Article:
Saturday, May 6, 1865

I am in possession of the second bulletin of Mr. Stanton, published in all the Northern papers, with comments that assumed that I was a common traitor and a public enemy; and high officials had even instructed my own subordinates to disobey my lawful orders. General Halleck, who had so long been in Washington as the chief of staff, had been sent on the 21st of April to Richmond, to command the armies of the Potomac and James, in place of General Grant, who had transferred his headquarters to the national capital, and General Halleck was therefore in supreme command in Virginia, while my command over North Carolina had never been revoked or modified.

WAR DEPARTMENT, WASHINGTON, April 27 9.30 a.m. To Major-General DIX:
The department has received the following dispatch from Major-General Halleck, commanding the Military Division of the James. Generals Canby and Thomas were instructed some days ago that Sherman’s arrangements with Johnston were disapproved by the President, and they were ordered to disregard it and push the enemy in every direction.
E. M. STANTON, Secretary of War

RICHMOND, VIRGINIA, April 26. 9:30 p.m

HON. E. M. STANTON, Secretary of War:
Generals Meade, Sheridan, and Wright, are acting under orders to pay no regard to any truce or orders of General Sherman respecting hostilities, on the ground that Sherman’s agreement could bind his command only, and no other.

They are directed to push forward, regardless of orders from any one except from General Grant, and cut off Johnston’s retreat.

Beauregard has telegraphed to Danville that a new arrangement has been made with Sherman, and that the advance of the Sixth Corps was to be suspended until further orders.

I have telegraphed back to obey no orders of Sherman, but to push forward as rapidly as possible.

The bankers here have information today that Jeff. Davis’s specie is moving south from Goldsboro’, in wagons, as fast as possible.

I suggest that orders be telegraphed, through General Thomas, that Wilson obey no orders from Sherman, and notifying him and Canby, and all commanders on the Mississippi, to take measures to intercept the rebel chiefs and their plunder.
The specie taken with them is estimated here at from six to thirteen million dollars.
H. W. HALLECK, Major-General commanding

General Halleck’s measures to capture General Johnston’s army, actually surrendered to me at the time, at Greensboro’, on the 26th of April, simply excite my contempt for a judgment such as he is supposed to possess. The assertion that Jeff. Davis’s specie-train, of six to thirteen million dollars, was reported to be moving south from Goldsboro’ in wagons as fast as possible though my army of eighty thousand men had been at Goldsboro’ from March 22d to the date of his dispatch, April 26th; and such a train would have been composed of from fifteen to thirty-two six-mule teams to have hauled this specie, even if it all were in gold.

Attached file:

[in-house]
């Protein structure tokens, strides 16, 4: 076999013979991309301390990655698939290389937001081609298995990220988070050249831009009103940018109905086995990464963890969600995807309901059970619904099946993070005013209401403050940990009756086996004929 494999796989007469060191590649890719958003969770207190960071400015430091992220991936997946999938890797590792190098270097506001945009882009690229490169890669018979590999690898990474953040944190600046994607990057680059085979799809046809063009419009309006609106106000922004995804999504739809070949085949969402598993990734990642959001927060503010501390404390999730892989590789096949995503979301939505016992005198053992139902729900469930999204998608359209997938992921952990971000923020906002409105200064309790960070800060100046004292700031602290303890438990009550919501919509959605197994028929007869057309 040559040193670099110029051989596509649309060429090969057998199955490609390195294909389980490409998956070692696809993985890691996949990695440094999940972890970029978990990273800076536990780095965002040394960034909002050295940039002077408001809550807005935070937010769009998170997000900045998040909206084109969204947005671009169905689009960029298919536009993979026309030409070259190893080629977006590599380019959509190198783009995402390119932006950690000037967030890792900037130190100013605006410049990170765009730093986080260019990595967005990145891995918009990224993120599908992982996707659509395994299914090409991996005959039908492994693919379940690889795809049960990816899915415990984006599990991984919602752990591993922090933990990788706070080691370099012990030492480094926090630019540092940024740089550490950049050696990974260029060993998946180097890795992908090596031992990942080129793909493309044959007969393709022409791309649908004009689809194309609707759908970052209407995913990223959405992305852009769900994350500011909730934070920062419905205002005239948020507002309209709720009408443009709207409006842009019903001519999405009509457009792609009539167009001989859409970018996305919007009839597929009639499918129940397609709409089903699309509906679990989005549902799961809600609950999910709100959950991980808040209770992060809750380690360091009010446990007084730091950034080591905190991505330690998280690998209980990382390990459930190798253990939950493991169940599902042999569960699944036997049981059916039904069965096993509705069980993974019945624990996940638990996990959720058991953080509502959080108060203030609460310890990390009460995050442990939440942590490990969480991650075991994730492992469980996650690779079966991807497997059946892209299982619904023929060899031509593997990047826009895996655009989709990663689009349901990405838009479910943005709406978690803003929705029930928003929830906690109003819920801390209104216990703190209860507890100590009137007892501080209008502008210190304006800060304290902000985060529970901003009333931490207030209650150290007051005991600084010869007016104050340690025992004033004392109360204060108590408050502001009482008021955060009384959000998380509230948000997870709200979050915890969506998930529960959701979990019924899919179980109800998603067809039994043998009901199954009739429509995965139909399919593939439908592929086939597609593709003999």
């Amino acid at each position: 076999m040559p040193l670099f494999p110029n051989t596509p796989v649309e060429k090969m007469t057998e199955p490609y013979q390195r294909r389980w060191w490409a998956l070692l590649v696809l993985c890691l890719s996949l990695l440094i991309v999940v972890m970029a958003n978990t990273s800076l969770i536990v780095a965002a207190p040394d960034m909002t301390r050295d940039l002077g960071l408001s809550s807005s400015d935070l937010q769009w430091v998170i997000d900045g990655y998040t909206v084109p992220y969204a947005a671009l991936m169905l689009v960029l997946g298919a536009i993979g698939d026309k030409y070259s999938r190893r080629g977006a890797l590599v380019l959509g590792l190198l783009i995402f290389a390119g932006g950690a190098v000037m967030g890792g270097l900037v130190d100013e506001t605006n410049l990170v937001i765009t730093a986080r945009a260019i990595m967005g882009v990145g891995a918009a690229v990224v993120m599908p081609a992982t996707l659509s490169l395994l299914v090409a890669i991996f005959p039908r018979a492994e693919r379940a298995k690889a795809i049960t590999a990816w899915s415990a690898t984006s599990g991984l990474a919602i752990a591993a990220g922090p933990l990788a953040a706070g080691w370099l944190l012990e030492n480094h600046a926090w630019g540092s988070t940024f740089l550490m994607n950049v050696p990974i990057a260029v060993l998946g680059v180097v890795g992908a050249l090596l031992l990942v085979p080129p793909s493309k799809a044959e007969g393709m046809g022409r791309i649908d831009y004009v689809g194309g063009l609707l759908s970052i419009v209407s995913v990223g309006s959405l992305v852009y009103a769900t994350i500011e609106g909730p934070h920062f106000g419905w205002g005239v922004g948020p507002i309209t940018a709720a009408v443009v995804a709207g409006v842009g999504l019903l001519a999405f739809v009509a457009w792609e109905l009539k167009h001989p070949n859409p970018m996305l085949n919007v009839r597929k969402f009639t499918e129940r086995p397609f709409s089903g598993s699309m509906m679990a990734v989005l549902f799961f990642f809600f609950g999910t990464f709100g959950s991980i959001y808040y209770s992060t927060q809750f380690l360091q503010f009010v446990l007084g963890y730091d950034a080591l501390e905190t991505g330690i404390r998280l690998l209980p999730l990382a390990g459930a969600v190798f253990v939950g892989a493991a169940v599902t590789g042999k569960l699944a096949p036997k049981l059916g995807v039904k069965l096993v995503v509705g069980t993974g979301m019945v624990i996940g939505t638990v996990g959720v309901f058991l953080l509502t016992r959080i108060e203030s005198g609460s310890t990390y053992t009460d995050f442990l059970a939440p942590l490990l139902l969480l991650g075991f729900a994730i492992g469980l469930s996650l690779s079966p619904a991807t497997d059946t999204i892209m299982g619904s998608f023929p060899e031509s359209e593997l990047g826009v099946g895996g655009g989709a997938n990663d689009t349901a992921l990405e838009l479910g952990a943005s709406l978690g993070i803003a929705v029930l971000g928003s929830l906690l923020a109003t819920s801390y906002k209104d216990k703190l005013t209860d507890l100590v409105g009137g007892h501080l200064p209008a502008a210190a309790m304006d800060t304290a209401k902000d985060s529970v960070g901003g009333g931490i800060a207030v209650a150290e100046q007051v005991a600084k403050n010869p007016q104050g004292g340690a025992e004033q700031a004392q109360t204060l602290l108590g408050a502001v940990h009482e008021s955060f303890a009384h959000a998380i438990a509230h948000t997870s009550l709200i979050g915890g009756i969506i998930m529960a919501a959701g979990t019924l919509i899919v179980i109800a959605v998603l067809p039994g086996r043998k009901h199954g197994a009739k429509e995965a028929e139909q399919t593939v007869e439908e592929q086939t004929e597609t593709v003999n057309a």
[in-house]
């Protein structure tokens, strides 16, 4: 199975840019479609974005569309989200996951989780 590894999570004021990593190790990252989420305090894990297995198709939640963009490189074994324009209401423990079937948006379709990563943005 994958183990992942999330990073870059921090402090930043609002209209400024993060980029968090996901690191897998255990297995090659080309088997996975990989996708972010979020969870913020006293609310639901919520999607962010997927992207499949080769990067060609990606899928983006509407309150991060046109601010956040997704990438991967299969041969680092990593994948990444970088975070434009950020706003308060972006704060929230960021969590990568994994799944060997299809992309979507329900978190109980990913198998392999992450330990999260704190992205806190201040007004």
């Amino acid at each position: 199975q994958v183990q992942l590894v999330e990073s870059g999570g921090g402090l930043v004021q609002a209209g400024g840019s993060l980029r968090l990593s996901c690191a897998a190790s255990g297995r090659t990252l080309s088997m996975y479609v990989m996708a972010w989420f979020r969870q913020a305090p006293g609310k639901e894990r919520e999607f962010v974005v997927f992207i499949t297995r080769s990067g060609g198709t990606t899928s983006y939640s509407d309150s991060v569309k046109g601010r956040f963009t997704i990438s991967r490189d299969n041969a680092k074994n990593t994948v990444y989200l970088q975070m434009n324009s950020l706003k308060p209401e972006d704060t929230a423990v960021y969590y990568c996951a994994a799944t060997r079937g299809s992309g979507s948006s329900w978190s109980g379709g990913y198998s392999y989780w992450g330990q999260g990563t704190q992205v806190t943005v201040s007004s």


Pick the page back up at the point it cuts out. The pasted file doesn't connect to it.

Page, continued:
To say that I am merely angry at the tone and substance of these published bulletins of the War Department, would hardly express the state of my feelings. I am outraged beyond measure, and am resolved to resent the insult, cost what it might.

I went to the Wayanda and showed them to Mr. Chase, with whom I had a long and frank conversation, during which he explained to me the confusion caused in Washington by the assassination of Mr. Lincoln, the sudden accession to power of Mr. Johnson, who was then supposed to be bitter and vindictive in his feelings toward the South, and the wild pressure of every class of politicians to enforce on the new President their pet schemes. He showed me a letter of his own, which was in print, dated Baltimore, April 11th, and another of April 12th, addressed to the President, urging him to recognize the freedmen as equal in all respects to the whites. He is the first man, of any authority or station, who ever informed me that the Government of the United States would insist on extending to the former slaves of the South the elective franchise, and he gave as a reason the fact that the slaves, grateful for their freedom, for which they were indebted to the armies and Government of the North, would, by their votes, offset the disaffected and rebel element of the white population of the South.

Quite a storm is prevailing at sea, outside, and our two vessels lie snug at the wharf at Morehead City. I saw a good deal of Mr. Chase, and several notes passed between us. Always claiming that the South had herself freed all her slaves by rebellion, and that Mr. Lincoln’s proclamation of freedom of September 22, 1862 was binding on all officers of the General Government, I doubted the wisdom of at once clothing them with the elective franchise, without some previous preparation and qualification; and then realized the national loss in the death at that critical moment of Mr. Lincoln, who had long pondered over the difficult questions involved, who, at all events, would have been honest and frank, and would not have withheld from his army commanders at least a hint that would have been to them a guide. It was plain to me, therefore, that the manner of his assassination had stampeded the civil authorities in Washington, had unnerved them, and that they were then undecided as to the measures indispensably necessary to prevent anarchy at the South.

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